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Politics and Government

Echols To Propose Legislation For Research Of Cannabinoid Extract

Oklahoma will now exclude cannabidiol, a non-intoxicating chemical found in marijuana, from its definition of the drug.
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In a joint interim study on Monday regarding the use of Cannabinoid (CBD) extract for the treatment of severe seizure disorders, Rep. Jon Echols, R-Oklahoma City, stated that he expects to propose legislation in the upcoming session to allow for medical trials of non-intoxicating CBD with low Tetrahydrocannabinol (THC) levels. 

Pediatric Neurologist Dr. Amy Stauffer stated that there are no good human studies as of yet, though some animal models have shown a positive effect.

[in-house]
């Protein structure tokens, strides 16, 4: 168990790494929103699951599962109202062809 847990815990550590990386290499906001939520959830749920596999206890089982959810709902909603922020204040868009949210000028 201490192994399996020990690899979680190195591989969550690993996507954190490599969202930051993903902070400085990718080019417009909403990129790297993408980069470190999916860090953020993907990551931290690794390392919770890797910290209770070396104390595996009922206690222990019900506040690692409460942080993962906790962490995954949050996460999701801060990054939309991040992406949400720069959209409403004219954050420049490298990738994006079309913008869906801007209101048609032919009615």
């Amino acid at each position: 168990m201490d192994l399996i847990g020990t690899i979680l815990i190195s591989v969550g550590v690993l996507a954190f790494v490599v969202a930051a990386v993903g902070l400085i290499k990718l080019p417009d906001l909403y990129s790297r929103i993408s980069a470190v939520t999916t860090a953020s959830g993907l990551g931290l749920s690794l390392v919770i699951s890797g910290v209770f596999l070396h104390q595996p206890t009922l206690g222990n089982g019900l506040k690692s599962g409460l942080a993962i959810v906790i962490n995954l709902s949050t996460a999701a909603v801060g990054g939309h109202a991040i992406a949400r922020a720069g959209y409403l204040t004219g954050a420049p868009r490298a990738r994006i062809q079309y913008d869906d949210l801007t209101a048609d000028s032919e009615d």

“The problem is that we don’t know what doses are appropriate, what seizure types are the best treated by this, we don’t know what levels are good to control seizures, we don’t know a lot of this stuff,” said Stauffer. “We don’t know long term effects, so it’s very important that we study this.”
 
Stauffer spoke of a now 3-year-old patient whose family moved to Colorado, where the use of CBD oil is legal, in order to obtain the medication.

At six months old the patient was having up to 100 seizures per day. None of the prescribed, FDA approved medications had any effect and the patient continued to have seizures, she said.

After using CBD extract with small doses of THC, the seizures lessened to only a few a day, said Stauffer. In a recent check-up, Stauffer said the patient has improved significantly.

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